“I’m excited to have Carson join the family,” Doeren said in a statement. “He is a talented player who should be a great addition to our special teams as we look for him to handle our field goal and kickoff duties this fall.”
Remember how we talked about it’s impossible to follow sports and ignore politics? Not long after John Swofford released a statement on how a North Carolina law would effect ACC sporting events, the Arkansas legislature passed a bill that will do the same in the SEC.
The Arkansas House voted 71-20 to allow its state colleges and universities to exempt themselves from a law that greatly expands venues permitting concealed-carry handguns. Until the passing of SB724 today, guns would have been permissible inside Razorback Stadium, among other places.
SEC commissioner Greg Sankey released a statement earlier this week urging state lawmakers to remove sporting venues from the bill. “HB 1249 creates concerns for the Southeastern Conference and its member institutions,” he said. “It remains our collective desire to provide a safe environment for student-athletes, coaches, officials and fans, and will continue to closely monitor the status of this legislation.”
Passing the bill was made more complicated by the involvement of the NRA, according to Rep. Jimmy Gateway.
The bill must now head back to the Senate before it can receive final approval from Governor Asa Hutchinson.
It’s pretty much impossible to keep politics out of the sports page today. SEC commissioner Greg Sankey was forced to release a statement on Tuesday urging Arkansas state legislators to exempt Razorbacks sporting venues from a bill that would greatly expand areas allowing concealed-carry handguns, and now ACC commissioner John Swofford has been forced to wade back into political waters.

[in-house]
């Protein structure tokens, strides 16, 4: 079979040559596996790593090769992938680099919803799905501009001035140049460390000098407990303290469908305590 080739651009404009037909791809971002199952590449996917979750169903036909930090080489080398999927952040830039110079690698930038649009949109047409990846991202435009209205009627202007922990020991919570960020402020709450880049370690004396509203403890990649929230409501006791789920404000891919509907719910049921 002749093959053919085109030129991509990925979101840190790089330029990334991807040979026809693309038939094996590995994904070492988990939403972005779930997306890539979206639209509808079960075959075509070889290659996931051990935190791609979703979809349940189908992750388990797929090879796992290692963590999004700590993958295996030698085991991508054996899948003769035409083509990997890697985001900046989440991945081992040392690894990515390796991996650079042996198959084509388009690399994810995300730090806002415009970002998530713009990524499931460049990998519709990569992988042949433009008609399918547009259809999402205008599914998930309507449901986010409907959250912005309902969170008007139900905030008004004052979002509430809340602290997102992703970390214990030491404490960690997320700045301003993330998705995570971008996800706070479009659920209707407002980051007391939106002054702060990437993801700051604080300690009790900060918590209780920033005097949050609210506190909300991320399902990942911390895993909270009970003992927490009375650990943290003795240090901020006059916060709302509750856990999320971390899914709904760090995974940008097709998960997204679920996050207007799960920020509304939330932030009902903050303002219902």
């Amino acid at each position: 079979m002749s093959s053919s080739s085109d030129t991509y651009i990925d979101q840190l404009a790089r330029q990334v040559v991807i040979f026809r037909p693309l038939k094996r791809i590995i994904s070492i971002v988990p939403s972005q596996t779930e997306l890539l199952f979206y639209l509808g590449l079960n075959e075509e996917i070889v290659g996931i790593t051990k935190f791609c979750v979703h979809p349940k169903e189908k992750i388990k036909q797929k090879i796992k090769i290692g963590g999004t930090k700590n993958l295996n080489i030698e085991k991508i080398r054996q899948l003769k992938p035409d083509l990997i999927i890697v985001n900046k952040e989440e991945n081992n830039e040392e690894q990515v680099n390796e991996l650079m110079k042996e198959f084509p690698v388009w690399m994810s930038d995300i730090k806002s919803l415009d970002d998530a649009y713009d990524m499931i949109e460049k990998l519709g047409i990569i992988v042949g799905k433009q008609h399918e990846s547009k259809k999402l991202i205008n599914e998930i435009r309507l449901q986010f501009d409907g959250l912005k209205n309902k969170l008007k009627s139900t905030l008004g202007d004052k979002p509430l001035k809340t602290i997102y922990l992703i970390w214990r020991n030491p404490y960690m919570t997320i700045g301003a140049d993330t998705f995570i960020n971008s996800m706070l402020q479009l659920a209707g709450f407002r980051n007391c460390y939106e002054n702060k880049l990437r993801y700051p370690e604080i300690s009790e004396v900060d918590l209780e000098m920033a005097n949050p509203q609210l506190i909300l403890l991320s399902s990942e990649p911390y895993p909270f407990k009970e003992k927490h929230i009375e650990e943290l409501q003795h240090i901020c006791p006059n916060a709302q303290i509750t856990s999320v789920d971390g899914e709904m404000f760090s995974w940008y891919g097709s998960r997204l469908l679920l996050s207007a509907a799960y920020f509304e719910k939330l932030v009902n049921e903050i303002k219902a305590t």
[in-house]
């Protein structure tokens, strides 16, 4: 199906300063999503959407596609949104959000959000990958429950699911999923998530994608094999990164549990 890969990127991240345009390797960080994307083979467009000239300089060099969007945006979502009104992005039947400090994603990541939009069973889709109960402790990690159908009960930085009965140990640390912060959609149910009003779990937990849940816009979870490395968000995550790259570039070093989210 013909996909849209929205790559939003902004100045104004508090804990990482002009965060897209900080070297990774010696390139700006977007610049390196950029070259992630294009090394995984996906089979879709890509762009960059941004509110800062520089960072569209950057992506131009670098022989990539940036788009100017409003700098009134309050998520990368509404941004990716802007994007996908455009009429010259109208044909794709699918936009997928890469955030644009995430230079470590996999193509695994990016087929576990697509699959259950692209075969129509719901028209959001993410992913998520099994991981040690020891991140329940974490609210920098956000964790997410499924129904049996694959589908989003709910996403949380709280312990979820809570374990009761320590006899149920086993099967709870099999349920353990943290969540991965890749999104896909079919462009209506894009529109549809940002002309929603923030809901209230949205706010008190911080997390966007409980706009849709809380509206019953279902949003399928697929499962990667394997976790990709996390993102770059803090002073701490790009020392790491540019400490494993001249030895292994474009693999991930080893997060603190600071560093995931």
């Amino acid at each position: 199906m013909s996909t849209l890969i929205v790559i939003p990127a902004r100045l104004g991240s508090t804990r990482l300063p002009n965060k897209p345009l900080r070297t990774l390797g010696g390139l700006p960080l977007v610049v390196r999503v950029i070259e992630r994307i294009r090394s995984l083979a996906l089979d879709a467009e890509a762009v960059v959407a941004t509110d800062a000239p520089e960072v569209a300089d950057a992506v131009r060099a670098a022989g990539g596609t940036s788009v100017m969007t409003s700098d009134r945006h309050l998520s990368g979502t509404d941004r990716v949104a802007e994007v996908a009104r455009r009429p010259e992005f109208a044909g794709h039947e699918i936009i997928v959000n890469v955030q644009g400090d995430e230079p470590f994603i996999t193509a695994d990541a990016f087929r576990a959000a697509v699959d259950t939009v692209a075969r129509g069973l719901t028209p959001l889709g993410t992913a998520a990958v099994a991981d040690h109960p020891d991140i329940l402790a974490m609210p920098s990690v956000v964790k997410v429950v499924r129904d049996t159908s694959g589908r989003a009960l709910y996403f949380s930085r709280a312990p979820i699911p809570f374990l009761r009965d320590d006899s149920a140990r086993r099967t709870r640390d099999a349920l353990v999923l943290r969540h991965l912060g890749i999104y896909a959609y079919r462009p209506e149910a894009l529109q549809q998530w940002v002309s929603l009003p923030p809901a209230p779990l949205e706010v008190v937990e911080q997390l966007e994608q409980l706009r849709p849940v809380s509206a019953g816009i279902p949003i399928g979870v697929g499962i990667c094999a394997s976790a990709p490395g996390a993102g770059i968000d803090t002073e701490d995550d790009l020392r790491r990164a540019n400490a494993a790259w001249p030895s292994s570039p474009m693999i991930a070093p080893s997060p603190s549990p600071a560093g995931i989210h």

North Carolina’s state legislature brokered a deal Thursday with new governor Roy Cooper to repeal House Bill 2, the controversial law requiring persons within Tar Heel state borders to use public bathrooms matching their gender at birth. The “bathroom bill” cost the state a reported $3.76 billion in revenue, and some of that lost revenue related directly to college football.
Following the NCAA’s lead of revoking the state’s championship event hosting privileges due to HB2, the ACC moved its football championship game from Charlotte to Orlando (the men’s basketball tournament was previously booked for Brooklyn), a move that cost the conference itself money as well.
Thursday’s repeal of HB2 is more complicated than simply yanking the bathroom bill (this is where I’ll direct you to a much more appropriate place to digest the political news of the hour than a college football blog) and, as such, Swofford’s statement is appropriately nuanced.
The ACC is still undecided where this December’s title game will be played, and Swofford will kick that decision upstairs to the league’s presidents.
Oklahoma offensive tackle Christian Daimler will pursue a transfer, according to a message posted to his Twitter account Thursday.
As a fifth-year senior, Daimler qualifies as a graduate transfer and will be eligible immediately. “I could not be more excited about what my future holds,” Daimler wrote. “Wherever I end up I know that I will always be a Sooner and for that am I so proud. This University [sic] will forever remain close to my heart. Boomer Sooner.”
If that name does not immediately ring a bell, you are forgiven. Daimler appeared in three games as a Sooner, all over last season.
Hailing from Houston, Daimler, who stands 6-foot-7 and is listed at 321 pounds, was a 3-star recruit when he signed with Oklahoma over Texas A&M, Arizona State and Colorado, among others.